Hasbro has recently built a tradition of porting popular board games to the PC. For the most part, these translations have been well designed and have even offered game options not included or possible in the board game. However, not all board games translate successfully to the PC gaming environment; unfortunately, this is the case with Pictionary.
In case you've never played the popular board game, Pictionary is like charades played with paper and pencil. One person draws, the others try to be the first to guess the word that's being drawn. The first person to guess the word correctly gets to move his/her token further across the board, then the pattern repeats until a player or team makes it all the way across the game board.
As you can imagine, the biggest obstacle the makers of the computerized version of Pictionary faced was how to replicate the drawing aspect of the game without requiring users to own a computer stylus or pen tool. As you can maybe also imagine, there's no good answer to this problem, and that's mostly why Pictionary the computer game will never be as fun as its namesake board game.
In an attempt to get around the drawing issue, the makers of Pictionary offer several modes of gameplay to the user. First, there is the option to draw with the mouse, which is the closest option true to the original game -- yet if your mouse technique is anything like mine, your version of "tree" will look more like a decapitated stick man than a plant of any kind. And just try drawing something like "evolution" ... forget about it. Basically, this option will only work if you have one of those finger mice or a pen tool of some sort, which not many of us do. The other game options include Computer Draw, which has the computer draw a sketch of a random word while all players try to guess it; then there's Pick a Square, where players reveal a picture gradually by choosing square sections to uncover and have an opportunity to guess after each square is revealed. Finally, there's a scrolling match game, where a chain of words scrolls underneath a set of pictures and you get points for buzzing in when a word matches the picture directly above it. While all of these are clever alternatives to the drawing gameplay one would expect with Pictionary, they make for a very different game than one would expect.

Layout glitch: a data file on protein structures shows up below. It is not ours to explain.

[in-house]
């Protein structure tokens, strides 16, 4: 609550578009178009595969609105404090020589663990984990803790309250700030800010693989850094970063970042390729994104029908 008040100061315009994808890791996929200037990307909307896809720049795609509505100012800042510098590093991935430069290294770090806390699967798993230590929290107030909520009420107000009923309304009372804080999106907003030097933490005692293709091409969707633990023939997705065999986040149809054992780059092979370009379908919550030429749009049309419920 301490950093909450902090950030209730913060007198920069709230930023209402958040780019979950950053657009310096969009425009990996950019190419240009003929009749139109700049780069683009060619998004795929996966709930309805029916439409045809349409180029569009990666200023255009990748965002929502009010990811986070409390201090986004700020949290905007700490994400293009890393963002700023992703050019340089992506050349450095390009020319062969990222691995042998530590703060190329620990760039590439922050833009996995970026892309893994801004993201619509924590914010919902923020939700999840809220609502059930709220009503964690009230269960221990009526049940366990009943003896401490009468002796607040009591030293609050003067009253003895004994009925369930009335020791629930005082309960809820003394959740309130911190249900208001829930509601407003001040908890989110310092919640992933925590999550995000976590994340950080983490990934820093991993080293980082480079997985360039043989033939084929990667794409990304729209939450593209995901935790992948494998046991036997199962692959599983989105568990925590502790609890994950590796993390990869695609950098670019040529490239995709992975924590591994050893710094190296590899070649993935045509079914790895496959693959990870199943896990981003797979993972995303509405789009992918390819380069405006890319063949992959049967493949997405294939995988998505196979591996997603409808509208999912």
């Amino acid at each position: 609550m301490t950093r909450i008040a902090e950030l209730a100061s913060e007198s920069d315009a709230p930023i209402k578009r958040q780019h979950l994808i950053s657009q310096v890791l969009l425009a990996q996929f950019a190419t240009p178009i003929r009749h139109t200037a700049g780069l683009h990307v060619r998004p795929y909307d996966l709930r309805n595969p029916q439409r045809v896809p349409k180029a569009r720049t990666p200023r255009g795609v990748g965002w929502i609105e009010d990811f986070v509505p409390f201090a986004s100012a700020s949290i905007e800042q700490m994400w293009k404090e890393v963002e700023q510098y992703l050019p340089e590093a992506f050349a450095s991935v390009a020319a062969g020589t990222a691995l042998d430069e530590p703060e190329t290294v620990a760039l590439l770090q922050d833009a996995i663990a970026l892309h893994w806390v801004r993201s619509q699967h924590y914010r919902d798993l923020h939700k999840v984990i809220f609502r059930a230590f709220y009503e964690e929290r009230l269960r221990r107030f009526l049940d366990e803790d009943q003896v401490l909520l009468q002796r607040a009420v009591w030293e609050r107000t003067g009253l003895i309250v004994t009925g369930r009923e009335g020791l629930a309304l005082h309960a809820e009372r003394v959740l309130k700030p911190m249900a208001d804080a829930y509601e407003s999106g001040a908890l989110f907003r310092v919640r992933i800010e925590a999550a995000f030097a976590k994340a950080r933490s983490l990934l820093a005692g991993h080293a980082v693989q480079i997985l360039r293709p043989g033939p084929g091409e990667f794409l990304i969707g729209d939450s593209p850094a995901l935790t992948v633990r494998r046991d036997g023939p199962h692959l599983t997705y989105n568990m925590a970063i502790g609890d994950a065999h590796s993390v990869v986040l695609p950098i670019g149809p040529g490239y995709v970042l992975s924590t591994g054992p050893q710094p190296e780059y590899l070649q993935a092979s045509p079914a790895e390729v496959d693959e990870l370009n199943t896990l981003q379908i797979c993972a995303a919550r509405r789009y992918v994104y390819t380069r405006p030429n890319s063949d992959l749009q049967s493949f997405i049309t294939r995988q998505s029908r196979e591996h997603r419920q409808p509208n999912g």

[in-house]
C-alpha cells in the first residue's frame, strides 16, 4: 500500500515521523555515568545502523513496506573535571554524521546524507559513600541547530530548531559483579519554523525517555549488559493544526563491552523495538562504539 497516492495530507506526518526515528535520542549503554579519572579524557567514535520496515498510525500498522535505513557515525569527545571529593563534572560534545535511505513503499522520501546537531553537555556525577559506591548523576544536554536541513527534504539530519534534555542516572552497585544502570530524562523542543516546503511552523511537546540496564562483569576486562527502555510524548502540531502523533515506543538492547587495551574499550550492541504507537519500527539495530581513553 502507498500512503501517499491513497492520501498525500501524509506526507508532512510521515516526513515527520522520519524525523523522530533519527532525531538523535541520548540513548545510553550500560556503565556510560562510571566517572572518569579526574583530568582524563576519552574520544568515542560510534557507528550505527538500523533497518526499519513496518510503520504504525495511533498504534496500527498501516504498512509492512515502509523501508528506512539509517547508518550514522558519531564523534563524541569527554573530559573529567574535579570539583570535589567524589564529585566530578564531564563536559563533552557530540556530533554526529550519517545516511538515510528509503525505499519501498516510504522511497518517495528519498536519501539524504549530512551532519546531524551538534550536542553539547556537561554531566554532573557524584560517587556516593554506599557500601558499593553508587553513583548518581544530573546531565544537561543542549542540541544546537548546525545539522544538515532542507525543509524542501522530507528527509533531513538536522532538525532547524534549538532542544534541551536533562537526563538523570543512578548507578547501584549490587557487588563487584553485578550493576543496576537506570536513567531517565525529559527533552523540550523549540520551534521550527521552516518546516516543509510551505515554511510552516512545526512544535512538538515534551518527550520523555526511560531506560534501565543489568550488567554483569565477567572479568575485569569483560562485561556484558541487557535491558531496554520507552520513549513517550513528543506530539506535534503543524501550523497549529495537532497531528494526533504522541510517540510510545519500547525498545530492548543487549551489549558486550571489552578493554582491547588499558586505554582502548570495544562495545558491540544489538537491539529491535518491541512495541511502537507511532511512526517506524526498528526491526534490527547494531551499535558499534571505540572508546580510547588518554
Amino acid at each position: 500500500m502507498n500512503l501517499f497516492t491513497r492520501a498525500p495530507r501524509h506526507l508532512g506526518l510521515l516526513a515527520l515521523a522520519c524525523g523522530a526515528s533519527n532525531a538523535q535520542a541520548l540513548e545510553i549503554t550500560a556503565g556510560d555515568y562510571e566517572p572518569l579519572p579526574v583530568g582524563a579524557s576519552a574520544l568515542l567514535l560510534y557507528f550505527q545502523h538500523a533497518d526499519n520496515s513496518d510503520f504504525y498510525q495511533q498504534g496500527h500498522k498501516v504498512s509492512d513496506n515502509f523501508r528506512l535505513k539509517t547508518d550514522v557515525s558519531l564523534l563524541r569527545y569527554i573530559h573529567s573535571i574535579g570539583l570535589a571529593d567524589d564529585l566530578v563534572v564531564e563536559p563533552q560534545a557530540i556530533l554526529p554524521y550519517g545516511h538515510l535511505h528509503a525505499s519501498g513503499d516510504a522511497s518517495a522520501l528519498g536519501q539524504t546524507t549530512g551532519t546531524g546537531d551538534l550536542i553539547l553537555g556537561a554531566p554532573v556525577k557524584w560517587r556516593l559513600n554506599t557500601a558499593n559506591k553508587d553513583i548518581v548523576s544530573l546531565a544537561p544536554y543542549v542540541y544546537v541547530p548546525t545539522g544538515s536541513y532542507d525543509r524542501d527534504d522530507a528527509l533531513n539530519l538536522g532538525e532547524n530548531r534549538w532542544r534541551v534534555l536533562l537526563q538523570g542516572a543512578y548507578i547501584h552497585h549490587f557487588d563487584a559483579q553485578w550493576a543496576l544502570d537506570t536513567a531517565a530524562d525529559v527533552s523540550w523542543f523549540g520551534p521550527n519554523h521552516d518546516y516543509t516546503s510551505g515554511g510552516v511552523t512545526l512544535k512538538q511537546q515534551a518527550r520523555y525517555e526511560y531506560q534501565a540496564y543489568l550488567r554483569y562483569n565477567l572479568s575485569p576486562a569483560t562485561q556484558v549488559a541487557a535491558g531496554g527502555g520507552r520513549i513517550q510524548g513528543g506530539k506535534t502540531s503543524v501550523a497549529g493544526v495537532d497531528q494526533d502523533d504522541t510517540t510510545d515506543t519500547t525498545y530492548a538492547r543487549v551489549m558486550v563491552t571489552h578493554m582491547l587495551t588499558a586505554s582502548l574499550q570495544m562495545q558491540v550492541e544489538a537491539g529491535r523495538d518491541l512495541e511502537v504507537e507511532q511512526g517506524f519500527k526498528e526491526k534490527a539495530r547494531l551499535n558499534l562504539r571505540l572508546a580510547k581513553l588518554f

Pictionary would be utterly useless as a single-player game. Luckily, Hasbro has included modem, LAN and local multi-play (two or more players at the same computer) as well as free play on Microsoft's Internet Gaming Zone. I went up to the Zone a few times, but the Pictionary room was almost always devoid of players.
Well, this is one game where graphics weren't very important. Gameplay is everything. The graphics were certainly acceptable for this kind of game. The games are presented on various walls of a virtual loft apartment, which made for kind of a neat effect. Other than that, though, not much to mention here.
You know the overly-sunny female stereotype (think Carol Brady or June Cleaver). The host of Pictionary incurred my wrath by exhibiting this type of personality. When you load up the game, you get a "Hi! Welcome to Pictionary!" that could sweeten the blackest coffee. Give me an option to kill this "person" ... or at the very least, turn her off.
Required: Windows 95, Pentium 90 or better, 16 MB RAM, SoundBlaster or compatible, 256 colors, 14.4 modem and Internet access for multiplayer options
Reviewed on: Pentium 2-266, 64 MB RAM, 16X CD-ROM drive, Diamond Stealth 2000 video card
If you love Pictionary, get together with some friends and play it for real. You'll only be disappointed with this product. I can't recommend this one to the average gamer, either. If you're in a board game or Hasbro mood, try Risk, Battleship, or any of the other excellent Hasbro titles. Pictionary draws a blank.
The heat is really on! The score is 7-3 their favor, you haven't made a decent move all night, and now it's up to you to save the game! Your fingers are sweating as you frantically scribble what's supposed to look like "Phantom of the Opera," but really looks like a "raisin in a cape." You look on in horror as your teammate stares at you with a totally blank face. Things couldn't possibly get any worse! Now, the challenge is yours, or yours and a few of your friends', as you take on the non-artist's nightmare, Pictionary. Don't get discouraged yet, there are three different types of Pictionary games, not all of which require drawing. WHEW! In fact, some of the games, such as the Wherehouse Shuffle, allow you to use your masterful skills as you move and stack crates before some pesky wherehouse gremlins make them disappear! Sharpen your pencils Nintendites!